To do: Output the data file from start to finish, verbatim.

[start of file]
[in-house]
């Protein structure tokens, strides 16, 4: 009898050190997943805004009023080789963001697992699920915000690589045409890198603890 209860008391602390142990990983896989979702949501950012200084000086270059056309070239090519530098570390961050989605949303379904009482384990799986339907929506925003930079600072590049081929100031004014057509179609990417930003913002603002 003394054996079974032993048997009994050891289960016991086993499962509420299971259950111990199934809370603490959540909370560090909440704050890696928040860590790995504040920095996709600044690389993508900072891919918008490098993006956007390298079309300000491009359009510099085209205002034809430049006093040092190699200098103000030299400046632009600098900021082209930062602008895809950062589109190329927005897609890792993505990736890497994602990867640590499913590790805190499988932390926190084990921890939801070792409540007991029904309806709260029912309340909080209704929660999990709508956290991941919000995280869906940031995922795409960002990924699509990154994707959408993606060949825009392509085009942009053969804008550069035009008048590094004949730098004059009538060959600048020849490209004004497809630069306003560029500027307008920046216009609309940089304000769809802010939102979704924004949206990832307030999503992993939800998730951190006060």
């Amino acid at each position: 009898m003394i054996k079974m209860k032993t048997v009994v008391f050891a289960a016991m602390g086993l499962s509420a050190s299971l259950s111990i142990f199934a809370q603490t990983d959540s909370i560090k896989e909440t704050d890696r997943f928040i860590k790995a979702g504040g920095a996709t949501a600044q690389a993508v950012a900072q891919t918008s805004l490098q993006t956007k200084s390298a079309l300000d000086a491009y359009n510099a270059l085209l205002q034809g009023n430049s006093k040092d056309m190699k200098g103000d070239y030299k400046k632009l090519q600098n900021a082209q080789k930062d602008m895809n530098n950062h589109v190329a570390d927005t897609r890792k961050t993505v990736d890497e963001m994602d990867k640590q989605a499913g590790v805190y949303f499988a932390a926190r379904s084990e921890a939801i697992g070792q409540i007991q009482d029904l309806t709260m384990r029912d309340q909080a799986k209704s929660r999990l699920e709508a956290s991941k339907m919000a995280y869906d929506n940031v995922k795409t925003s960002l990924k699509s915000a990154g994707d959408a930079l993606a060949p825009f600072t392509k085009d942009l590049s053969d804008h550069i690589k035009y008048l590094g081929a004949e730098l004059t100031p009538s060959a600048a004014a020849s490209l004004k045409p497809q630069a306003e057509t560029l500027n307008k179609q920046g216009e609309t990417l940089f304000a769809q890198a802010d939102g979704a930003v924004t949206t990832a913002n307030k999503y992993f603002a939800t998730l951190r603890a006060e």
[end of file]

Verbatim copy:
[in-house]
């Protein structure tokens, strides 16, 4: 009898050190997943805004009023080789963001697992699920915000690589045409890198603890 209860008391602390142990990983896989979702949501950012200084000086270059056309070239090519530098570390961050989605949303379904009482384990799986339907929506925003930079600072590049081929100031004014057509179609990417930003913002603002 003394054996079974032993048997009994050891289960016991086993499962509420299971259950111990199934809370603490959540909370560090909440704050890696928040860590790995504040920095996709600044690389993508900072891919918008490098993006956007390298079309300000491009359009510099085209205002034809430049006093040092190699200098103000030299400046632009600098900021082209930062602008895809950062589109190329927005897609890792993505990736890497994602990867640590499913590790805190499988932390926190084990921890939801070792409540007991029904309806709260029912309340909080209704929660999990709508956290991941919000995280869906940031995922795409960002990924699509990154994707959408993606060949825009392509085009942009053969804008550069035009008048590094004949730098004059009538060959600048020849490209004004497809630069306003560029500027307008920046216009609309940089304000769809802010939102979704924004949206990832307030999503992993939800998730951190006060």
């Amino acid at each position: 009898m003394i054996k079974m209860k032993t048997v009994v008391f050891a289960a016991m602390g086993l499962s509420a050190s299971l259950s111990i142990f199934a809370q603490t990983d959540s909370i560090k896989e909440t704050d890696r997943f928040i860590k790995a979702g504040g920095a996709t949501a600044q690389a993508v950012a900072q891919t918008s805004l490098q993006t956007k200084s390298a079309l300000d000086a491009y359009n510099a270059l085209l205002q034809g009023n430049s006093k040092d056309m190699k200098g103000d070239y030299k400046k632009l090519q600098n900021a082209q080789k930062d602008m895809n530098n950062h589109v190329a570390d927005t897609r890792k961050t993505v990736d890497e963001m994602d990867k640590q989605a499913g590790v805190y949303f499988a932390a926190r379904s084990e921890a939801i697992g070792q409540i007991q009482d029904l309806t709260m384990r029912d309340q909080a799986k209704s929660r999990l699920e709508a956290s991941k339907m919000a995280y869906d929506n940031v995922k795409t925003s960002l990924k699509s915000a990154g994707d959408a930079l993606a060949p825009f600072t392509k085009d942009l590049s053969d804008h550069i690589k035009y008048l590094g081929a004949e730098l004059t100031p009538s060959a600048a004014a020849s490209l004004k045409p497809q630069a306003e057509t560029l500027n307008k179609q920046g216009e609309t990417l940089f304000a769809q890198a802010d939102g979704a930003v924004t949206t990832a913002n307030k999503y992993f603002a939800t998730l951190r603890a006060e």